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4/29/2014
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Alison Diana
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Healthcare Social Networks: New Choices For Doctors, Patients

Check out healthcare-focused social networks, where healthcare pros can collaborate and share resources online, and patients can access more than information.
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Like most people, healthcare professionals use mainstream social media networks to connect with friends and family. But almost one-third of them also join social networks focused exclusively on healthcare.

Within these communities, providers find medical advice and best-practices, job openings and career tips, research and product information, as well as the opportunity to securely communicate with peers. Patient-focused networks, often built around a particular condition or disease, give individuals and their families supportive communities where they receive comfort, insights, and potential leads on new treatments.

Healthcare social networks also address the industry's privacy and security mandates. The data mining practices of sites like Facebook and Twitter make some patients and providers leery of posting questions or comments. And while many healthcare organizations use Facebook, Twitter, LinkedIn, Instagram, and other social tools to communicate with constituents, individuals often worry about posting information in the wrong place. By sharing data on specialized sites -- especially those that plainly detail their security and privacy policies -- healthcare professionals and other users can feel safer about expressing their thoughts.

"There's a certain distance [healthcare professionals] need to maintain from patients -- both legally and for their own sanity. Even a friend relationship [on Facebook] can be considered a privacy violation," Doximity CEO Jeff Tangney told InformationWeek earlier this month.

Doximity's 250,000 members represent about 40% of all doctors in the US, according to the company. Most of the free site's traffic consists of HIPAA-compliant one-to-one messages and discussion forums that focus on business challenges or diagnoses.

Healthcare professionals are increasingly turning to specialized online communities to seek advice, advance their careers, or look for new jobs. In 2011, 31% used social media for job searching, up from 21% the prior year, according to AMN Healthcare's "2013 Survey of Social Media and Mobile Usage by Healthcare Professionals." The report also revealed that 48% used these sites for professional networking in 2011, compared with 37% in 2010.

Networks aimed at doctors deliver additional benefits, says Jon Michaeli, senior VP of global community and marketing at free physician-only community Sermo. "Members have access to over 35% of the US physician population to engage in discussion on any healthcare topic in an open, collaborative environment," he told us.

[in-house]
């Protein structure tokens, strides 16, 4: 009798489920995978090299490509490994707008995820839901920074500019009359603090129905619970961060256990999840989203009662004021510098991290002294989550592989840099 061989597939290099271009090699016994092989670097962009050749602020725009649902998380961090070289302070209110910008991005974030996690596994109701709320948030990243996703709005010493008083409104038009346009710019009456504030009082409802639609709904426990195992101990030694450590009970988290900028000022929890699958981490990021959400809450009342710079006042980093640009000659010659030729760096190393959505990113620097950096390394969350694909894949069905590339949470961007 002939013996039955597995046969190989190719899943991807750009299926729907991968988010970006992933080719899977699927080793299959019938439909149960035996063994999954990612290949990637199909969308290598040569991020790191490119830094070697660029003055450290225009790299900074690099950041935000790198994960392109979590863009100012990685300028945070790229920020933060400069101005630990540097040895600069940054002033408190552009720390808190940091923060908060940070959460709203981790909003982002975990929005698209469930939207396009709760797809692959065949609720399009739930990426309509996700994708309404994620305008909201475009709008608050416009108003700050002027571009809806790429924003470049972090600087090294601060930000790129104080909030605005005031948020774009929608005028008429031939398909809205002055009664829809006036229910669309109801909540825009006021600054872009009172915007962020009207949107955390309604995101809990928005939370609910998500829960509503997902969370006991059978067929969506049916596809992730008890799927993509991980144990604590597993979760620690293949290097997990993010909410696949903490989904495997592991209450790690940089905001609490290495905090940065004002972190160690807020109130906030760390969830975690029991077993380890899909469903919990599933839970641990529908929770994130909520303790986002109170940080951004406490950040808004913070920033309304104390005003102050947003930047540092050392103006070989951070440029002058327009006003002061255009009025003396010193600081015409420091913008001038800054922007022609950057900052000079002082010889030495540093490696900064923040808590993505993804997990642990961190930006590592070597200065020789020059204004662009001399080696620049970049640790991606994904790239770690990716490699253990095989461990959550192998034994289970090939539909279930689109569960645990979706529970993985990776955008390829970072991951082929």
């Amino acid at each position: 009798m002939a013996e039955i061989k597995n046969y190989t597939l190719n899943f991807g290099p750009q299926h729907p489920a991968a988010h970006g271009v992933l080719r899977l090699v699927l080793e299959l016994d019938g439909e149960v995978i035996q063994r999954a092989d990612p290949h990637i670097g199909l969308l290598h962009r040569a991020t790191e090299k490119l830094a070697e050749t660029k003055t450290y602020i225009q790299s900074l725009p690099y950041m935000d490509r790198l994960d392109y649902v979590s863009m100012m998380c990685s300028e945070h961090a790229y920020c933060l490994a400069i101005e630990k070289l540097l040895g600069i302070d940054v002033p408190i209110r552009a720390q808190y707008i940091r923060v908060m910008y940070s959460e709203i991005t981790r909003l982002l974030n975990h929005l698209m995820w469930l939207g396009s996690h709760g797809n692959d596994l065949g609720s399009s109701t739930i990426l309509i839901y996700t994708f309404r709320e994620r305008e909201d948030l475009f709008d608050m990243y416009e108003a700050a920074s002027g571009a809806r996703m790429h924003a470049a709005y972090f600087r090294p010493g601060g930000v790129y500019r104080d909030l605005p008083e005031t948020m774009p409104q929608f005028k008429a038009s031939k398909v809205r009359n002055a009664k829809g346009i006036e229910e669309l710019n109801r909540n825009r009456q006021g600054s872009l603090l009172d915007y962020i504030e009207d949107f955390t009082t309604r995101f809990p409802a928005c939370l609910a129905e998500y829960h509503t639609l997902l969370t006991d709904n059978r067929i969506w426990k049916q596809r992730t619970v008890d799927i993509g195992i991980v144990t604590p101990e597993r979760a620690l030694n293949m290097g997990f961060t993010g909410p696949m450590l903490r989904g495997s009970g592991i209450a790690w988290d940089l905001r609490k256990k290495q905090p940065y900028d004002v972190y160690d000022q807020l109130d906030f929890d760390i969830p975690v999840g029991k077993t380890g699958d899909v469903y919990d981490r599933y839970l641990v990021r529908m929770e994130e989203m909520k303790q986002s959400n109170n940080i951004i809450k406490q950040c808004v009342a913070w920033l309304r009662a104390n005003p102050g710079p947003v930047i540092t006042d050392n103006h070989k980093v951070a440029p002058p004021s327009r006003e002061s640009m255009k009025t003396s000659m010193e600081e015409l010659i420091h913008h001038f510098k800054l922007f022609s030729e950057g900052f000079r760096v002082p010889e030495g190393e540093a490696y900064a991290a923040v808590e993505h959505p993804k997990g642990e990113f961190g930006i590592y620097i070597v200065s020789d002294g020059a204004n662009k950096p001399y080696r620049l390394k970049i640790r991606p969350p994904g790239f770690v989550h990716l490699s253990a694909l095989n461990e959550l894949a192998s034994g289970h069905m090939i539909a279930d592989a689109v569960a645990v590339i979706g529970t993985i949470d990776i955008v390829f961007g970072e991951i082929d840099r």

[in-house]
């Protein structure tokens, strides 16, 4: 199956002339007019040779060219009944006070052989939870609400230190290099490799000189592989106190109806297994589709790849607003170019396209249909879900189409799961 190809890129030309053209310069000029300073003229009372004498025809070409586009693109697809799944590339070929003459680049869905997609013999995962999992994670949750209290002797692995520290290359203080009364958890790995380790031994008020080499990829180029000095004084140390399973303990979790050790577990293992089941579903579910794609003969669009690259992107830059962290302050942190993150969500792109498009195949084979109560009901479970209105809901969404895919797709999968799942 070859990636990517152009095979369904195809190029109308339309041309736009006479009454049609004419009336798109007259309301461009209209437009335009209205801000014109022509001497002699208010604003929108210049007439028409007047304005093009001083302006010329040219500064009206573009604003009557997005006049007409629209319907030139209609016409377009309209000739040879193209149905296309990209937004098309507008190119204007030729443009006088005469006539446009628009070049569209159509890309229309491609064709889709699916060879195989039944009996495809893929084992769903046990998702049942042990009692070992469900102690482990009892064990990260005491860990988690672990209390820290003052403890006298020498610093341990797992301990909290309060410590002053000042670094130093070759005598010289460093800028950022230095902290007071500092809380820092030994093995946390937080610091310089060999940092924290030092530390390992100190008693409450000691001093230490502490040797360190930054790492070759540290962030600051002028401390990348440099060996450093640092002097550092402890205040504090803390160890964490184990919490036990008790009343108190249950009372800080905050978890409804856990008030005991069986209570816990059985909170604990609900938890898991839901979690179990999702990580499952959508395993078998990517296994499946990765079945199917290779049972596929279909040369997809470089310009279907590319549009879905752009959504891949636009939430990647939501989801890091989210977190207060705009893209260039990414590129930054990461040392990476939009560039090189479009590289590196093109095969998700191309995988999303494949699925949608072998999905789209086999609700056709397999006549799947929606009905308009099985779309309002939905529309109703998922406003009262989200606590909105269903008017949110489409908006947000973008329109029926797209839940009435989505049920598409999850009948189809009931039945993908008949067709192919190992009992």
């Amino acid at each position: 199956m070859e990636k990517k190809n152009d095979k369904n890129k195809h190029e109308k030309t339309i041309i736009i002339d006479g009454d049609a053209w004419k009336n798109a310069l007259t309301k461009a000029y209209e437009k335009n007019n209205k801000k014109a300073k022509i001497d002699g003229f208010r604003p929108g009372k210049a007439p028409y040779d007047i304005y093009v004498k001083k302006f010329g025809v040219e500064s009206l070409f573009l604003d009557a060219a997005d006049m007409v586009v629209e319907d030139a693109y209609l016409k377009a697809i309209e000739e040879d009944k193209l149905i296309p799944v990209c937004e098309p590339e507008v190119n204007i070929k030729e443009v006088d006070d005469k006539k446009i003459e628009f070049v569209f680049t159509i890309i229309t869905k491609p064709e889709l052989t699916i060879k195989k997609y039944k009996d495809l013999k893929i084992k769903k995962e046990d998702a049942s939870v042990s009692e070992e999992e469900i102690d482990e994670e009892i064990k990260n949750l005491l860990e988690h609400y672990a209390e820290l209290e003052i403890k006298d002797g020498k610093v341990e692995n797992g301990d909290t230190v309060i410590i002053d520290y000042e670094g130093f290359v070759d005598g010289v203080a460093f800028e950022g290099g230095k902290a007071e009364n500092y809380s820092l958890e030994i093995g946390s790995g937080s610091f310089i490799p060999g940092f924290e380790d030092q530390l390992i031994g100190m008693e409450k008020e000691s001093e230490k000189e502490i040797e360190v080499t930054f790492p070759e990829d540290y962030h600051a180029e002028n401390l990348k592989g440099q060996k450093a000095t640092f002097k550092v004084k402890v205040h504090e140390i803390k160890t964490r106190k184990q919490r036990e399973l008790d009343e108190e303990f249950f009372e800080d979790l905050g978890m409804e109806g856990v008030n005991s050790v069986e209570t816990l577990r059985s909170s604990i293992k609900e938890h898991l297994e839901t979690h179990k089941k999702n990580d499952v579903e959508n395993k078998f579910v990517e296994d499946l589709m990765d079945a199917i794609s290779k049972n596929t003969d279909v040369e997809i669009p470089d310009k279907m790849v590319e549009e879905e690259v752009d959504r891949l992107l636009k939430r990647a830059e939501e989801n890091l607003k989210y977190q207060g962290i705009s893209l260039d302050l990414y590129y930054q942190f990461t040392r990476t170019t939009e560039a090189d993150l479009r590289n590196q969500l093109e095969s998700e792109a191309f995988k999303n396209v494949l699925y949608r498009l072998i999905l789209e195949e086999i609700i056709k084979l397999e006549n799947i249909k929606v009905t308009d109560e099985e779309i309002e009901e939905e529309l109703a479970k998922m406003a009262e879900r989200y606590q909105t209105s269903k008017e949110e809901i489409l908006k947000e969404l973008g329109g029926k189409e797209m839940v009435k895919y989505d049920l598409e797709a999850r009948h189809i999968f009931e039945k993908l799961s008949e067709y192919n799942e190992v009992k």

For their part, patients access a diverse array of social networks designed around healthcare -- including specific diseases and conditions, research, and support. These communities encourage members to forge relationships, share individual stories, and become more informed.

CureDiva, for example, helps breast cancer patients and survivors, says co-founder Ester Gofer. Members choose their preferred level of content-sharing privacy. The site also sells items like wigs, bras, and radiotherapy wraps.

"When women visit the CureDiva site, they will have both an easy shopping experience from a large variety of products as well as suggestions and support from the online community of breast cancer survivors who have been in the same situation," Gofer told us. "A sense of family and comfort is formed because of the personalized experience as well as support from other women."

ConnectedLiving focuses on seniors, a rapidly growing population of users. Currently available through nursing homes, assisted living complexes, and other senior housing centers, ConnectedLiving plans to extend its secure private social network into senior users' homes, says CEO Sarah Hoit.

"We have an entire aging population that's disconnected," she says. "ConnectedLiving is not about maximizing the number of connections; it is about maximizing the meaning of connections."

ConnectedLiving users don't get Facebook-style friend requests from people they don't know, says Hoit. Instead, online and real-world friends are the same group -- but the virtual community allows seniors to see their grandkids' Instagram photos or share their own photos via ConnectedLiving.  

Social media aren't replacing doctor visits or in-person support groups, but some research suggests they may reduce unnecessary physician appointments. In a study, ConnectedLiving partner HP discovered that some users who had previously been spending days in bed or at the emergency room were transformed after joining the social network. "People are logging in nine or 10 times a day and not getting sick," Hoit says.

Special-interest social networks are playing a bigger role in healthcare. Check out these 12 examples. Which ones interest you?

Alison Diana has written about technology and business for more than 20 years. She was editor, contributors, at Internet Evolution; editor-in-chief of 21st Century IT; and managing editor, sections, at CRN. She has also written for eWeek, Baseline Magazine, Redmond Channel ... View Full Bio

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ayis@mdnetx